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Should Oregon restrict no-cause evictions? Senate takes up bill passed by House

A bill restricting no-cause evictions passed by the Oregon House received a first hearing the Senate on Wednesday. House Bill 2004-A would restrict no-cause evictions after a renter has lived in a property for 6 months. (SBG)

SALEM, Ore. - A bill restricting no-cause evictions passed by the Oregon House received a first hearing the Senate on Wednesday.

House Bill 2004-A would restrict no-cause evictions after a renter has lived in a property for 6 months.

RELATED | Oregon considers landmark law restricting no-cause evictions

The hearing brought out advocates from both sides of the argument. Even the overflow room at Wednesday's hearing was packed with people.

According to the organization Stable Homes for Oregon Families, 40 percent of Oregonians rent their homes and are at risk of no-cause evictions.

Allison McIntosh, a housing advocate with Neighborhood Partnerships, said that no-cause evictions are on the rise across the state. She says landlords are unfairly kicking out tenants in order to raise rents and take advantage of a growing demand for housing.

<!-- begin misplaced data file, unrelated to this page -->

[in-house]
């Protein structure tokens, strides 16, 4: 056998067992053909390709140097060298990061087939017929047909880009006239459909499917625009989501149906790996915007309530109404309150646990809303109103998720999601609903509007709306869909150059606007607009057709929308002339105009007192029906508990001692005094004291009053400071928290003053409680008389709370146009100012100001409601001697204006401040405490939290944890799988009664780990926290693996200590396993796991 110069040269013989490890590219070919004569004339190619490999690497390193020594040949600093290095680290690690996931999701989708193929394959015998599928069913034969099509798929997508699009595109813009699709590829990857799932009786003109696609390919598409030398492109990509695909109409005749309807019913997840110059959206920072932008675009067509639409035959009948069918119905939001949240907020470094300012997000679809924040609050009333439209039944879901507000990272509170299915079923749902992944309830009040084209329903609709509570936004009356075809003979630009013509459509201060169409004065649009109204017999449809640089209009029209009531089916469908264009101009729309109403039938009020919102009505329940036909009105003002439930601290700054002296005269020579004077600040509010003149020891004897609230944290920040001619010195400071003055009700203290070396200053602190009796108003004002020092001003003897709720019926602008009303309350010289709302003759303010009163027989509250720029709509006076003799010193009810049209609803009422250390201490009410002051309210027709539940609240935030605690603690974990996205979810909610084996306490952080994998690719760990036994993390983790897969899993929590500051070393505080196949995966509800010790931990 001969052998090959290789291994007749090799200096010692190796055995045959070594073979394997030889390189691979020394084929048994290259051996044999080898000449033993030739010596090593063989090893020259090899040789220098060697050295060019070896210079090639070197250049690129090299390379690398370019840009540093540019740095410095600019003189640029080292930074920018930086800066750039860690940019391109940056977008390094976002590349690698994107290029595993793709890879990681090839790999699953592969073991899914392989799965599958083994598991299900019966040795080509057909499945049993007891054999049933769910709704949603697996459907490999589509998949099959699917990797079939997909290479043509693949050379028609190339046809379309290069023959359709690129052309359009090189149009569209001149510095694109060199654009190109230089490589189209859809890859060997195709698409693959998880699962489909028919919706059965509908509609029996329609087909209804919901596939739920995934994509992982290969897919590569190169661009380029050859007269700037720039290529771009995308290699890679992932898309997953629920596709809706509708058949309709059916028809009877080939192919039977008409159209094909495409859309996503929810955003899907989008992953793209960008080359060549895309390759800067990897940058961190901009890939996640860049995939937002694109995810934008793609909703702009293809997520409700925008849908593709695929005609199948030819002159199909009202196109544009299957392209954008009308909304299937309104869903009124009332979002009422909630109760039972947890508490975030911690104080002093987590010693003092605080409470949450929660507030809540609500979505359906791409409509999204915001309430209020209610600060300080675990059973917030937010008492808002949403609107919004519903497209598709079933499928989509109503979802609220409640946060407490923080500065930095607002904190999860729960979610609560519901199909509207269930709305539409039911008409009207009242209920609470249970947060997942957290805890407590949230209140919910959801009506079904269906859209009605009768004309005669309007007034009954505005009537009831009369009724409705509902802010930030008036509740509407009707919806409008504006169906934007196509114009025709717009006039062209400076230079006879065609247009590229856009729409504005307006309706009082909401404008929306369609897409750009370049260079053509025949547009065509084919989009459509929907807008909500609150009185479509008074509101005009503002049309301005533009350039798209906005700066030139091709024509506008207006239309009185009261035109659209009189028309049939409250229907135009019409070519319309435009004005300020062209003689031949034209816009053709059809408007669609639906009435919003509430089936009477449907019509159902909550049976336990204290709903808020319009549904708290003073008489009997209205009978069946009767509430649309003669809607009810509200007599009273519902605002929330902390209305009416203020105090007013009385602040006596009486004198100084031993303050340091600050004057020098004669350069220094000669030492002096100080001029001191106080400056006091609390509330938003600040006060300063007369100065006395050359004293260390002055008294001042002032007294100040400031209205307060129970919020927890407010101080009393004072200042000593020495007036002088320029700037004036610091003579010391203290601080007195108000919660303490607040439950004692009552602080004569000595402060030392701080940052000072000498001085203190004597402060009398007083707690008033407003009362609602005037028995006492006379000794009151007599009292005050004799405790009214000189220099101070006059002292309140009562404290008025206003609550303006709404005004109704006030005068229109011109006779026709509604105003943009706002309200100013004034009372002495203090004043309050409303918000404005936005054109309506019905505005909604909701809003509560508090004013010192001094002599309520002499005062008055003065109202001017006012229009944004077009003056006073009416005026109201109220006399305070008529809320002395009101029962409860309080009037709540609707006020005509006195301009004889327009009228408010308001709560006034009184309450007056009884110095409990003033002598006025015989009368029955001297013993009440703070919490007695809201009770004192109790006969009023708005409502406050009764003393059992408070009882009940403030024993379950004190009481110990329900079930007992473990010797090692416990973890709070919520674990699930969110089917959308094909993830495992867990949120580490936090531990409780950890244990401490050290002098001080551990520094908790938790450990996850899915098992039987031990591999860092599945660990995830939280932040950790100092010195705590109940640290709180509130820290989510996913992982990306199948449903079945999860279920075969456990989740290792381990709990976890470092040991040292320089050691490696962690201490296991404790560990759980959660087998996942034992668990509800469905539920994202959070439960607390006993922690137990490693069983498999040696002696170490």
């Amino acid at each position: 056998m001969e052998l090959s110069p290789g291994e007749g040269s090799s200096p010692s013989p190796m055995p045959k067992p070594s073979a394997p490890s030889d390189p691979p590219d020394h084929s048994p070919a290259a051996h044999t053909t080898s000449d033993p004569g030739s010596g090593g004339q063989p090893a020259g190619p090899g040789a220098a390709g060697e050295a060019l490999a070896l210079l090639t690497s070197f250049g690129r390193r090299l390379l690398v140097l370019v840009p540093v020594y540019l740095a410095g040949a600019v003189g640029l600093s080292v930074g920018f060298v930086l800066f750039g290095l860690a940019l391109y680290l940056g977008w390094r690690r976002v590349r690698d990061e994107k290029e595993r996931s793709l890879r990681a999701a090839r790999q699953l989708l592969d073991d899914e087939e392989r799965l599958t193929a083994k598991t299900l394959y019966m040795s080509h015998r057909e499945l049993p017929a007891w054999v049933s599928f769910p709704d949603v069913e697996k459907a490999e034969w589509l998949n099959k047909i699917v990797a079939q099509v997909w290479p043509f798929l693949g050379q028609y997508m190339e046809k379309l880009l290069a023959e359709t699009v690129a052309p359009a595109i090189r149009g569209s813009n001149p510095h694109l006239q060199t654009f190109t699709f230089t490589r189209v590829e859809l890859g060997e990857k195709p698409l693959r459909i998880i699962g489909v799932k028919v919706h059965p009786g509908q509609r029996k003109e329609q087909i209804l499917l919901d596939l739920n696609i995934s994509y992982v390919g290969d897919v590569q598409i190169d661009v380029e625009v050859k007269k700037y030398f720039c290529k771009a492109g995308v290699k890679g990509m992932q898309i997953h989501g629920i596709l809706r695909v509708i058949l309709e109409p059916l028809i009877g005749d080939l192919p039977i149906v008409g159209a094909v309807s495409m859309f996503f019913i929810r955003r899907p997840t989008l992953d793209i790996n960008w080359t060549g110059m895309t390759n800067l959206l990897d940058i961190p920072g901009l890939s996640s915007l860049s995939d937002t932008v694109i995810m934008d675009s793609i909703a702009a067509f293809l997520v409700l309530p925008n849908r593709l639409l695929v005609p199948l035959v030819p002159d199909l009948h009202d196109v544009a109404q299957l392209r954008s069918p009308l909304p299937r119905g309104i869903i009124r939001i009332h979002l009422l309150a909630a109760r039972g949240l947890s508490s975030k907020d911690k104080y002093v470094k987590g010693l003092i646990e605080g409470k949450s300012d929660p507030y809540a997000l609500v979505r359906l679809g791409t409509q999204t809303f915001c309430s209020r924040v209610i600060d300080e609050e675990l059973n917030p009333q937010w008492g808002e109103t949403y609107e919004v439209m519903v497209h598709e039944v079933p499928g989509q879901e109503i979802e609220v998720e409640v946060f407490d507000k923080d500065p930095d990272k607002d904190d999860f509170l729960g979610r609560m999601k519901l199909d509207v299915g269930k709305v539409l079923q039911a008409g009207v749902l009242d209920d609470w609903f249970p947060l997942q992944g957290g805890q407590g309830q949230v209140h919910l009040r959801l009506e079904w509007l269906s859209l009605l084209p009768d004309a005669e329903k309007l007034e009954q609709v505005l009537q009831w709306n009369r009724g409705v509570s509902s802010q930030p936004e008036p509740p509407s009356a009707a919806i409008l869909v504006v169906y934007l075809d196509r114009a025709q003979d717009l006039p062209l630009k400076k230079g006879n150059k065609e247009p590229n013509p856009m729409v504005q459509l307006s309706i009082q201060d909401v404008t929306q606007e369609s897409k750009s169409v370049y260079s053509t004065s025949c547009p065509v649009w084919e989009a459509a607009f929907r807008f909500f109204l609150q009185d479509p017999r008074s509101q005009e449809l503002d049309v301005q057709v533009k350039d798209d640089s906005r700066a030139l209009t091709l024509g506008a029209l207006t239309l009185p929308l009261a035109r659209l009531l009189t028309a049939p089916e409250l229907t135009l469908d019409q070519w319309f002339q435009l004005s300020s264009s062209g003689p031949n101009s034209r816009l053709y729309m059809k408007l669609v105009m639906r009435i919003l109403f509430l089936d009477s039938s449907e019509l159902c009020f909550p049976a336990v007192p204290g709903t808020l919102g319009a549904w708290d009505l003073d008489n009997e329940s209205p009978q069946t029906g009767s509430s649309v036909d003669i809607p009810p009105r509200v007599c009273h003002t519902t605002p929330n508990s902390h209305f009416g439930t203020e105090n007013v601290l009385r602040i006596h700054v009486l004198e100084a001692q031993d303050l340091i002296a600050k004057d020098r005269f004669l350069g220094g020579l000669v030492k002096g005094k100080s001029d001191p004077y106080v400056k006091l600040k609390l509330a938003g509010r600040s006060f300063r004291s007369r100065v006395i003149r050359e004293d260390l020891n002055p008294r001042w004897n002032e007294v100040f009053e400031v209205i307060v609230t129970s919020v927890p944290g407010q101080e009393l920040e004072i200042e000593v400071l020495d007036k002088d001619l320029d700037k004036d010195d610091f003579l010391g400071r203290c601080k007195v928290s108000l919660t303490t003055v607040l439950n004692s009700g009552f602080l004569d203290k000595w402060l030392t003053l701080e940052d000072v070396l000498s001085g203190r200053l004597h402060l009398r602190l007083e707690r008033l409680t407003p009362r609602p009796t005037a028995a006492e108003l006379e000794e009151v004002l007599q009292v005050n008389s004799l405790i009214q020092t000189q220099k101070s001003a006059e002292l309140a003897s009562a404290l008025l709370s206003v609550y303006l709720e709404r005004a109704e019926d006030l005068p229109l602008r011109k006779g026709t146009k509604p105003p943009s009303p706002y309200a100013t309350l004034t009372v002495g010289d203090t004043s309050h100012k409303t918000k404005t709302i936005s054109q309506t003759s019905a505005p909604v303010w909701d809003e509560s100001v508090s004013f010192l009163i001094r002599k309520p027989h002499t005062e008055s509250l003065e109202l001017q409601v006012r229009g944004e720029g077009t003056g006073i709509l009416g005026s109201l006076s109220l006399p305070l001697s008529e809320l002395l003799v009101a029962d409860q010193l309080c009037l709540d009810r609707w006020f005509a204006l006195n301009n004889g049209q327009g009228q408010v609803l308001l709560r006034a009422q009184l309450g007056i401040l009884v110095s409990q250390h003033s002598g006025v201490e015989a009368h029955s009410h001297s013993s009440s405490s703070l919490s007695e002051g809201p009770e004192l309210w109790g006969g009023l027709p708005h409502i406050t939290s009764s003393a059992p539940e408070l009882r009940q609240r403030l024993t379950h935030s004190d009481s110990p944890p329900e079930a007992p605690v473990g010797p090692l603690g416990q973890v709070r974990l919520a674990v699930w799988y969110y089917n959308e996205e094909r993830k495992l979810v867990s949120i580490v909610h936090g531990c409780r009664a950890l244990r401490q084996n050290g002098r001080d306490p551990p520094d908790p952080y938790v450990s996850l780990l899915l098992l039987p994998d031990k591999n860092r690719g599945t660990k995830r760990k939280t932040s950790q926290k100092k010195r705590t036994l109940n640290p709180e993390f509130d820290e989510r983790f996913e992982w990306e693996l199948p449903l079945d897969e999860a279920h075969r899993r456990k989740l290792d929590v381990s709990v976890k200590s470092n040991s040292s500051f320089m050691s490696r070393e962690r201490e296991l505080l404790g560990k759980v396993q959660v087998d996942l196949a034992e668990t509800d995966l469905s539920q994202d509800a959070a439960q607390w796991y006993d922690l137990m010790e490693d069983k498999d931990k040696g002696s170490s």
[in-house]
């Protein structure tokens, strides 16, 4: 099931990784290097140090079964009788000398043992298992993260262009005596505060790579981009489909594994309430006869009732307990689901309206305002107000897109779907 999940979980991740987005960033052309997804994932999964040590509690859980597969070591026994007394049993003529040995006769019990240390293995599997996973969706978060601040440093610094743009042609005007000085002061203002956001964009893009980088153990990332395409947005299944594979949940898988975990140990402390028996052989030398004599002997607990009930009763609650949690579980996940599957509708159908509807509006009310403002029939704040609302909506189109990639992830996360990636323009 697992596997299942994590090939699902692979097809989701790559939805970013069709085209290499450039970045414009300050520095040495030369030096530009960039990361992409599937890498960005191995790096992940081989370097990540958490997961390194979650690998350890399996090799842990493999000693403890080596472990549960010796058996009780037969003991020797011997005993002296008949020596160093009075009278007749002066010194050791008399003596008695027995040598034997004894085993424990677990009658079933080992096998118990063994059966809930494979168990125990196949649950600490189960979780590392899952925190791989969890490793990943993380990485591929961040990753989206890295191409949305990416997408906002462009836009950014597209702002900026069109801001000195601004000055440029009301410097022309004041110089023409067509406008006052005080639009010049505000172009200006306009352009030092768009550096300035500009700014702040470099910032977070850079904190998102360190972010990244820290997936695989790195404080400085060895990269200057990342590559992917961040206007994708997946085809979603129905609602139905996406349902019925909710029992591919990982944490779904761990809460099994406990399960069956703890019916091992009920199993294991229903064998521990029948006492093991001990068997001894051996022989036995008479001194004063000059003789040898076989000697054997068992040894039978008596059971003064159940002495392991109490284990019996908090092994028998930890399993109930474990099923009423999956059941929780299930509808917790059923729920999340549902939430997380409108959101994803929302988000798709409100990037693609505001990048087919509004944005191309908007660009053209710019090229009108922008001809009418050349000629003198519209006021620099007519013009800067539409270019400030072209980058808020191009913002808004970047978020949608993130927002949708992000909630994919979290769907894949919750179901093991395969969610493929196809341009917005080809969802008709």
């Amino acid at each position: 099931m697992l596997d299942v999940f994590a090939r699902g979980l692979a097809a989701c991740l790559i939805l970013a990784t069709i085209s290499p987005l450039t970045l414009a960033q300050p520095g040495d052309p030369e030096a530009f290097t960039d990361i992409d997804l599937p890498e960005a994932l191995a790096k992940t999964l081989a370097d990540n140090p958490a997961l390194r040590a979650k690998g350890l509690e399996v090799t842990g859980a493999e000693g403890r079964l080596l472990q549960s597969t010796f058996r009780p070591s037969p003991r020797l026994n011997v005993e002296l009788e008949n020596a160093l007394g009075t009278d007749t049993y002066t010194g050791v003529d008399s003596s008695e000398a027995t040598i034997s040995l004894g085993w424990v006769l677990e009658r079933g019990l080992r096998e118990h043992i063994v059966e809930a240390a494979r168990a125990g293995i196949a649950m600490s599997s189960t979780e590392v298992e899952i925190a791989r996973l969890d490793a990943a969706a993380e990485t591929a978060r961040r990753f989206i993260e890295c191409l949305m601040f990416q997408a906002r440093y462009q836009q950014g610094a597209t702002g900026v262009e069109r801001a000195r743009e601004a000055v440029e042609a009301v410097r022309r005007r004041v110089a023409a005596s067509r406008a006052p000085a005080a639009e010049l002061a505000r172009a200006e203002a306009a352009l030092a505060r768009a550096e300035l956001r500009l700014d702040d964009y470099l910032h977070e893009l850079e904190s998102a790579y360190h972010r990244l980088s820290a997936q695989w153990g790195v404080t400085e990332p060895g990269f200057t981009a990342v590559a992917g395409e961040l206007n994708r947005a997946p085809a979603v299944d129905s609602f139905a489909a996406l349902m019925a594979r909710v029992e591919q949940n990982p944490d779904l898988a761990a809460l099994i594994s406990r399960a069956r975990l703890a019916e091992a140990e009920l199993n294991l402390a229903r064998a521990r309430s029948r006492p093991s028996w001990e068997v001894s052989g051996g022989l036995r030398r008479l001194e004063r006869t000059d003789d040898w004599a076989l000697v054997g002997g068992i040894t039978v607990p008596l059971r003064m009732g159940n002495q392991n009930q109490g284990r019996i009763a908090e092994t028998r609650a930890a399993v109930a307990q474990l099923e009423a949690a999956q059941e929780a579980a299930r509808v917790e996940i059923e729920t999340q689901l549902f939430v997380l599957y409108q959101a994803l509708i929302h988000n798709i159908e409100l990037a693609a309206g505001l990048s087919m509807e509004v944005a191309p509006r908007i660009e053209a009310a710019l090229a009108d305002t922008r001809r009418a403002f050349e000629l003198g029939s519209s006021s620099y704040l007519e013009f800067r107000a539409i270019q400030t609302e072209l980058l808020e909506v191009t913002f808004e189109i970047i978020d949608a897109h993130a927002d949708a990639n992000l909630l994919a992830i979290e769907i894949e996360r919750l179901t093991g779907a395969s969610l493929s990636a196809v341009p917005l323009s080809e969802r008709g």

"Right now what's happening is because there are 5 or 10 or 20 tenants waiting to take every available properties," McIntosh said.

Krya Kespin is a single mother with two children living in Portland. She said that in October, right before the holidays, her landlord posted an eviction notice on her door saying she had 60 days to get out. Krespin said she did violate any policies and paid rent on time.

"Clearly I want to provide stability for my daughter," she said. "She's in the first grade. I want her to go to the same school. I want to find a landlord that I can work with, that I can do business with."

On the other side of the argument: People who say the bill would hurt landlords who use no-cause evictions to get rid of nuisance tenants without going through a lengthy and potentially expensive legal battle. Sometimes it can be hard to prove that drug transactions are taking place inside an apartment, for example.

"If we go through a for-cause proceeding, then we have to hire an attorney," says third-generation property owner Michael Faves. "It takes months to go through the judicial system. And it's a bad deal for the tenant."

Faves said a legal battle can leave a mark on a tenant's rental history, making it harder for them to rent in the future.

Some landlords testified Wednesday in support of the bill.

To pass, the bill needs 16 votes in the Oregon Senate. A vote could come in the next few weeks.

Other landlords testified at Wednesday's hearing, showing support for the bill.

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